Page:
From the get-go we wanted George to be the posthumous narrator. We felt like that would make the film unique. A lot of documentaries get celebrity narrators, but we wanted to make something that would be completely imbued with the presence of our subject. We were always on the lookout for audio of George that could become a part of the narration.
FD: Did either of you ever meet George?
LP & TB: No.
In that vein, how much do you think you got into George’s persona? You probably knew him better than even some of the people you interviewed because you spent so much time with him through the archives. You appear to capture who he was, but is there a divide between his true self and his persona?
LP: Like Tom said, we wanted George to act as his own narrator. So much of his journalism was him talking. For years one of the things he did to keep The Paris Review afloat was to be an after-dinner speaker and appear on talk shows and give lectures—we had that material. George’s life story became his greatest story. Because we had access to George’s archives we were able to have two, three, maybe four versions of the same stories that might span two or three decades, and we were able to see how George developed, evolved and changed those stories. He reworked things to make them play better with his audience and what they were reacting to in a certain moment. We tried to cobble together, probably not a definitive version, but a good comprehensive version of George’s life through the years. The nice thing is that George wrote like he spoke and vice versa. There is far more written material than audio and video, but we still had a good sense of his voice. We wanted to give a visual adaptation of his writing style. So we imbued the film with that pomp and whimsy.
TB: George wasn’t a political figure or someone well-known. This is a guy who has now become slightly obscure. He was a wonderful performer, in his public and private life. Our goal wasn’t to have a lot of people say things about him or deconstruct him, although we do a bit of that; our goal was to present George. That’s how we were able to get around not having known him. A lot of people we interviewed said very speculative things about him like, “He was happy with this” or “I think he was happy with that,” but we didn’t want to presume anything about him and so he remains slightly elusive. We wanted to let the viewer live with him for a little while and then walk away thinking whatever they think. Some think he was the happiest person in the world and others felt like he sacrificed things he shouldn’t have.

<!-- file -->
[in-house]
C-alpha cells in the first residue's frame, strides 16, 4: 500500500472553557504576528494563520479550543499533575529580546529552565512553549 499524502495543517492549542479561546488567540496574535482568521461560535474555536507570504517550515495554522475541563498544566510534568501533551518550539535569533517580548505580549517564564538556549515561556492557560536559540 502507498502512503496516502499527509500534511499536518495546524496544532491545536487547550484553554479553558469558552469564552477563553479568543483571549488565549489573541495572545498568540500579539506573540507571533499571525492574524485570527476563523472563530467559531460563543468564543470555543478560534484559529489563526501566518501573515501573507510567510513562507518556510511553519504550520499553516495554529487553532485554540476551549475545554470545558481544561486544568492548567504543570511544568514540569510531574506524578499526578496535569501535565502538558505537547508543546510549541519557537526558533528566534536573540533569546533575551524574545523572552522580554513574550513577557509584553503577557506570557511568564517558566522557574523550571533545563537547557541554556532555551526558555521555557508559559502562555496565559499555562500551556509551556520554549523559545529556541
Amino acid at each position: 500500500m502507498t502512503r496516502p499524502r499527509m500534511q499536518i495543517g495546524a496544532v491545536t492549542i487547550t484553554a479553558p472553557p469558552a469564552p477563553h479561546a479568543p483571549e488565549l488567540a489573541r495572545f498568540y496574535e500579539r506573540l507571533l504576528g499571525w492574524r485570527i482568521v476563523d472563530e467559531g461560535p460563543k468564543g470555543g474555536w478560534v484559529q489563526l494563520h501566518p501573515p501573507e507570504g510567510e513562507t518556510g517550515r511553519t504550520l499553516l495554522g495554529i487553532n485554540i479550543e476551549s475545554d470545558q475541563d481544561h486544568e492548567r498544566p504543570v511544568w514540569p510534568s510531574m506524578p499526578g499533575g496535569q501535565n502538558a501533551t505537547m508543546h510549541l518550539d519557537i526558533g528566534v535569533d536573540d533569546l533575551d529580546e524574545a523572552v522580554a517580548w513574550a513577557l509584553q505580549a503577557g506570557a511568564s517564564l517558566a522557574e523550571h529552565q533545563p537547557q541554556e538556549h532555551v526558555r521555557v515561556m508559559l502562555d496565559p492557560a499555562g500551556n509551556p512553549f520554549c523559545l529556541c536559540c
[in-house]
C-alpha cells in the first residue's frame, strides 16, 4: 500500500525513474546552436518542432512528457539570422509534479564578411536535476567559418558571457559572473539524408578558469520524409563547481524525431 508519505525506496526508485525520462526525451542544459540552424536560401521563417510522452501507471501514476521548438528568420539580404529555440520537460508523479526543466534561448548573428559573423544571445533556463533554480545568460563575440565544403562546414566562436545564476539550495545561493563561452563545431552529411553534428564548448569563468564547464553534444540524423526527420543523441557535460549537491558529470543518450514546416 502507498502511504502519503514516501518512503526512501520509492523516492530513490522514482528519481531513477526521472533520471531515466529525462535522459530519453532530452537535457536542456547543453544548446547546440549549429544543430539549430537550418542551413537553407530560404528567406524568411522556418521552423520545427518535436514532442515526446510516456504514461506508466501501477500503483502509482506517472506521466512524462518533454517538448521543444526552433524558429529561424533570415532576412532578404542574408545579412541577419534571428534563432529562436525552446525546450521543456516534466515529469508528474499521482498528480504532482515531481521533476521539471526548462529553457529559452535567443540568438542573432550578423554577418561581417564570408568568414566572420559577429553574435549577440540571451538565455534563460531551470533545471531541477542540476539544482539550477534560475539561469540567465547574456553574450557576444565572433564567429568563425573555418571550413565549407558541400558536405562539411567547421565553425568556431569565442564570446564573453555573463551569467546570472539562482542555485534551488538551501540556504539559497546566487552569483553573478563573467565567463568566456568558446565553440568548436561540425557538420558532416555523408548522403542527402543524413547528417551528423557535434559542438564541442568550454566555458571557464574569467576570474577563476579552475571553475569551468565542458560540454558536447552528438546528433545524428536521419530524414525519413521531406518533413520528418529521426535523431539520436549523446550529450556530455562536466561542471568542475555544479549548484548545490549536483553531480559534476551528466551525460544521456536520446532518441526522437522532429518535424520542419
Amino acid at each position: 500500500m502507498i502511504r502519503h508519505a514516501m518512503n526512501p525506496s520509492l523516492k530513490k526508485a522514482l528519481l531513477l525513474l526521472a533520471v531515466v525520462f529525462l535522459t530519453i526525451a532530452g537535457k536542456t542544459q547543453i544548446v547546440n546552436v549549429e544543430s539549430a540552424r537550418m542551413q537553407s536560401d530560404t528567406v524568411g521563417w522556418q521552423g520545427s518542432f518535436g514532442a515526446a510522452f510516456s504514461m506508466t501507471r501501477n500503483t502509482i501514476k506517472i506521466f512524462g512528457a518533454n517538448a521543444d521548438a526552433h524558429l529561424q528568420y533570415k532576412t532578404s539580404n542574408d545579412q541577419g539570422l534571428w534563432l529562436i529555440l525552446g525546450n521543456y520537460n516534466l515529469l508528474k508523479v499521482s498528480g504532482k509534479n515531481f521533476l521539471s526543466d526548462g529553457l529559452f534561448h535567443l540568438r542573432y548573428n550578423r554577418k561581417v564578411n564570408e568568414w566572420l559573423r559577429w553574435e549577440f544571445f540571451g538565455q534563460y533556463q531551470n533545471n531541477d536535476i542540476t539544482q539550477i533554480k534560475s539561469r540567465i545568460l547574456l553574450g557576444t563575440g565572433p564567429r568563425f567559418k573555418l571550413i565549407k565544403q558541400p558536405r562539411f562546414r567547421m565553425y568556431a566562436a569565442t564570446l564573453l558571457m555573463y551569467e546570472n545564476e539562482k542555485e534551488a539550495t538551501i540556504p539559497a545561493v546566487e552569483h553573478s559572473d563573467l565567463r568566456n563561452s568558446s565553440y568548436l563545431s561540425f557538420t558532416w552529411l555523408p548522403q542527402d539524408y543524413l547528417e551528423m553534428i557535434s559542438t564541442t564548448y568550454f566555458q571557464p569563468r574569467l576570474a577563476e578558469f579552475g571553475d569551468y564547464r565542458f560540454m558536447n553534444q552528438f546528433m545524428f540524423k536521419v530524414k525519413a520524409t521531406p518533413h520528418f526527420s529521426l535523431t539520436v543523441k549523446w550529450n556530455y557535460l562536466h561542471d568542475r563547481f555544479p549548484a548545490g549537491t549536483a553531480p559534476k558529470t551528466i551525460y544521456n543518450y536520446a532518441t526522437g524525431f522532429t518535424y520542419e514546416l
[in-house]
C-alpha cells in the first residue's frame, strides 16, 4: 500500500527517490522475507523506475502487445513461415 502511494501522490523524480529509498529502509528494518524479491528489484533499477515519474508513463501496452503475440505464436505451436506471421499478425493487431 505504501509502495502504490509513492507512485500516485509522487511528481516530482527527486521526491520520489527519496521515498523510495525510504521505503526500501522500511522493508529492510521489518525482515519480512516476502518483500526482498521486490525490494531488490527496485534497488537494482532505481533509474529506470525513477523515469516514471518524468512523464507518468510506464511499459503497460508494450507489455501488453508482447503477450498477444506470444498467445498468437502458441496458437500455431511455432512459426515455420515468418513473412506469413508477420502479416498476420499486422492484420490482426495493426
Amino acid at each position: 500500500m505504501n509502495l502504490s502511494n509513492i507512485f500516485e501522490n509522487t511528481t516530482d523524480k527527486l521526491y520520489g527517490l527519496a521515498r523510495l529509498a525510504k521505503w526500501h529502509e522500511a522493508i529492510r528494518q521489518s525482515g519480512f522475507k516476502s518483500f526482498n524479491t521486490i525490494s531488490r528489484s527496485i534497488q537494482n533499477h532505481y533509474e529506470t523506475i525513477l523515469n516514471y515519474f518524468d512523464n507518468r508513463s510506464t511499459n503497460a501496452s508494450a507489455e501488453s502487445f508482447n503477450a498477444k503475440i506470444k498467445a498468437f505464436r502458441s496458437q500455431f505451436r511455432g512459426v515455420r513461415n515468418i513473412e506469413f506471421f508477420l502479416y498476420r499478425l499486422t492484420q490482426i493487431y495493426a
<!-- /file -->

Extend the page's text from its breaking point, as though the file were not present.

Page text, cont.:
George Plimpton (second from the left) talking with Jackie Kennedy.
FD: A couple of the people you interviewed called George a dilettante. I suppose he is, technically, in that he’s an amateur at all the things he attempted, but he’s not really because he’s a writer, which he even points out in the film.
TB: Exactly. The premise of the dilettante would be if that was the end in itself, but that is the means to an end. If he just did that stuff then yes he would be a dilettante, but he deliberately chose those things to write about while putting himself at risk of breaking a leg. He also knew he would embarrass himself. He knew he would fail. He wanted to eliminate these closed worlds of performance and talent. He wanted to meet the members of the New York Philharmonic and then bring us in through magazines or books and eventually a TV show. His TV format was actually a proto version of docudrama reality TV. That format is now ubiquitous. We needed to have people we interviewed criticize George because those were criticisms that were out there about him. Particularly for that generation of writers there is a sense that you’re supposed to sit in a quiet room and bleed over your page. (Laughing) George had so much fun doing what he did, so people were critical of it. He’s having too much fun writing. And he wrote really well.
FD: [Laughing] He did. He did so much that we take for granted. Even New New Journalists like Ted Conover are participatory journalists, but without being performers. I wonder how Plimpton would have participated in the age of social media and reality TV.